The North West University Potchefstroom has a pretty cool C-band radar currently under development. The radar, a WSR74-C radar, was previously located in Texas and after three decades it was redeployed to South-Africa for research purposes. The project was initiated before I started my graduate studies, but since 2016 we have slowly worked to get the radar operational. The site location and deployment of the radar was already completed in 2015 and since then most problems have been related to data transfer from the radar site to the university 30km away, we continue to have some troubles with interference on the radar frequency and unreliable power. Considering all this we managed to get the radar operational and running on a more permanent bases. We also designed a simple website using Jekyll which you can view on www.lekwenaradar.co.za.
It is worth noting that the software used for signal processing is RDAS while the Thunderstorm Identification, Tracking, Analysis and Nowcasting (TITAN) contains algorithms to track and analyse storm intensities and paths. The history of Titan and RDAS starts in South-Africa (can I say proudly South-African?) and is quite interesting.
The development of www.lekwenaradar.co.za happened pretty rapidly. Having some experience with Jekyll I advocated for deploying a static site and the convince of using GitHub to host it as two major advantages and it worked. Due to the rush to get something online I worked off a custom Cayman theme. This allowed for hamburger menu on a mobile phone. We also added some other sites to make a more interactive weather website. This was mostly from the European Organisation for the Exploitation of Meteorological Satellites (EUMETSAT). To add my own synoptic maps I set up a crontab that goes through all the downloading processes and then it pushes it automatically to the radar site every morning.
How to interpret the radar image
Because we give a very raw product and also the fact that the radar is not meant used as a severe weather alert system I wrote a short description of how users should view the image above. I wrote this for the website and I’ll copy it here. Below is a real-time image of the radar if it’s running smoothly.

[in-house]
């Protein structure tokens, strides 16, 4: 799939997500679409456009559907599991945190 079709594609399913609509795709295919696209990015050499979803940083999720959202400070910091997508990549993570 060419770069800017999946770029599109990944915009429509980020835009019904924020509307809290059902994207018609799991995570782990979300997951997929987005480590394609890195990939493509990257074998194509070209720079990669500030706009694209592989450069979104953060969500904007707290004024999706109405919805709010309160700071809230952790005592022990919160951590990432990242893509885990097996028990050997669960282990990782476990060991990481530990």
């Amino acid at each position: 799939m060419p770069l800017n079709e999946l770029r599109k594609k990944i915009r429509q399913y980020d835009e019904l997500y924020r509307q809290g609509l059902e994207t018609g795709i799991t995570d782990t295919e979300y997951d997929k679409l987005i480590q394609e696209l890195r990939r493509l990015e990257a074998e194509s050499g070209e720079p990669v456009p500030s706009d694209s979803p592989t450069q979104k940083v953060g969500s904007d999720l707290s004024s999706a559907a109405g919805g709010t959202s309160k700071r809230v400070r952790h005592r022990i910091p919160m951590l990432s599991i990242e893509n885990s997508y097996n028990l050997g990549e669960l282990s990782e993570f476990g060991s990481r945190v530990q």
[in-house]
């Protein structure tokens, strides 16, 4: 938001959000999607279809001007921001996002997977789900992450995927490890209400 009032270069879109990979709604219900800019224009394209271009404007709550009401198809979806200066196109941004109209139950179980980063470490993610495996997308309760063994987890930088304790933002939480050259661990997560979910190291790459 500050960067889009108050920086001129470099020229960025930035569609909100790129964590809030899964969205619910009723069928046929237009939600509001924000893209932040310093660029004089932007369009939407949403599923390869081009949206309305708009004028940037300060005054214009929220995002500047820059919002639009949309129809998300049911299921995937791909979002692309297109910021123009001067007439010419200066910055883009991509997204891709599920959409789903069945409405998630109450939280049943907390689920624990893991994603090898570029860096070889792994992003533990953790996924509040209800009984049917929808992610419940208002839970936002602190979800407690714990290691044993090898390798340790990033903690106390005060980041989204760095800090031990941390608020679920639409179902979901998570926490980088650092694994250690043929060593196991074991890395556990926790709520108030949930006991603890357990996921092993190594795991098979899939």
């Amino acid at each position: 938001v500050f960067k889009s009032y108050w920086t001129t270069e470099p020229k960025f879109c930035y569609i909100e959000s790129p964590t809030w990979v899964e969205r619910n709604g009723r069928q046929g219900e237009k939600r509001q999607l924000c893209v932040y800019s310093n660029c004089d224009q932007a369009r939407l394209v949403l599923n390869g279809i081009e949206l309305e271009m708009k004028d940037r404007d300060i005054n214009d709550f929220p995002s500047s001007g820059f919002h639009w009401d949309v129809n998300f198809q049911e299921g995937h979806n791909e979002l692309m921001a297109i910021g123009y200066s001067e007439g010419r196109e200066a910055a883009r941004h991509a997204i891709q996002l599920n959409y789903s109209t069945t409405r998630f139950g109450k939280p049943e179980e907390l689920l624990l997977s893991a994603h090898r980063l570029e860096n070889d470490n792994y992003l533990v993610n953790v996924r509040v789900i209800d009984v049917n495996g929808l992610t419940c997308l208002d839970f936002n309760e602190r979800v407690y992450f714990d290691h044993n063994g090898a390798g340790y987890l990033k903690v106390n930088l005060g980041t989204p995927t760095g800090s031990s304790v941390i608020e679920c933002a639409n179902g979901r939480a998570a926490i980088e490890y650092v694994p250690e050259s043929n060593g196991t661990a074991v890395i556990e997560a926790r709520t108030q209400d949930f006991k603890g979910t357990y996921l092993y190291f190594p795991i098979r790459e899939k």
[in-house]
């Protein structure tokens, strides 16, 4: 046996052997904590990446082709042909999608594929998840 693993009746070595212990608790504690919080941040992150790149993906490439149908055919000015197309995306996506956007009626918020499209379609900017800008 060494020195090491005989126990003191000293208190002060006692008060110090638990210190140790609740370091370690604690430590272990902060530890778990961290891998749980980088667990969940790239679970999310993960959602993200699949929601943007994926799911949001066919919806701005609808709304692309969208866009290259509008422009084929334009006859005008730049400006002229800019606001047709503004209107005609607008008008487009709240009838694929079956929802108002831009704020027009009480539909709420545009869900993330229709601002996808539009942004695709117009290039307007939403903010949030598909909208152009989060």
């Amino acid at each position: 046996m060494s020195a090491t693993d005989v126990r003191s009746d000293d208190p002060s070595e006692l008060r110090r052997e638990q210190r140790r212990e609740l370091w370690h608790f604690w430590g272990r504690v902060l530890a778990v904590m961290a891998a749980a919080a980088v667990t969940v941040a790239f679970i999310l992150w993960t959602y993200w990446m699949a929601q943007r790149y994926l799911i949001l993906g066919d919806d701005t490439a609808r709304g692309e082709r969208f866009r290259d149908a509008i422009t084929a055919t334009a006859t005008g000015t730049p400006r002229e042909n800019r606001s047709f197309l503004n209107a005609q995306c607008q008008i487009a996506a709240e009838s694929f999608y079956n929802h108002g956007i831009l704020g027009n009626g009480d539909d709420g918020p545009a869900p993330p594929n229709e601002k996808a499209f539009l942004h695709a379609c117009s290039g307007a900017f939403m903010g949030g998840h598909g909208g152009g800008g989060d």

NWU Lekwena Radar, almost realtime if running correctly
How to interpret the radar image
The radar is set to Coordinated Universal Time (UTC) and not South African Standard Time (SAST). To correct for this you need to add two hours to the time as indicated below, for example 12:04 UTC + 2 Hours = 14:04 SAST. To check if the radar is currently running the time should match within +-10 minutes of the actual time, if it doesn’t it’s safe to assume the radar or webserver is down.
In the most basic terms a radar’s operation consists of a high frequency signal pulse that’s generated from the site, this signal echo’s when it interacts with large particles such as hail or raindrops and a receiver converts the echo into something human interpretable. This echo is represented as decibel relative to Z or dBZ. Strong dBZ means there are large particles producing a strong echo, this would be large rain, hail or ice particles in clouds.
The NWU Lekwena Radar has an license to operate on the 5.62 gHz bandwidth and any WiFi or communication network between 5.55 to 5.67 gHz causes problems and hampers data quality. The public is encouraged not to use these bandwidths in the Potchefstroom area and the NWU-CRG is willing to help users mitigate interference by advising on the installation of Dynamic Frequency Selection (DFS) devices. Users can also contact their service providers to learn more about the frequency of their devices and how to avoid interference with the Radar.
The radar indicates towns with abbreviations and also some regional airports in the Gauteng Area with the Airplane sign. The little cloud sign indicates the location of the SAWS Irene Weather station. The circular lines indicate the distance of from the radar site, which is a maximum of 200km due to various factors such as the curvature of the earth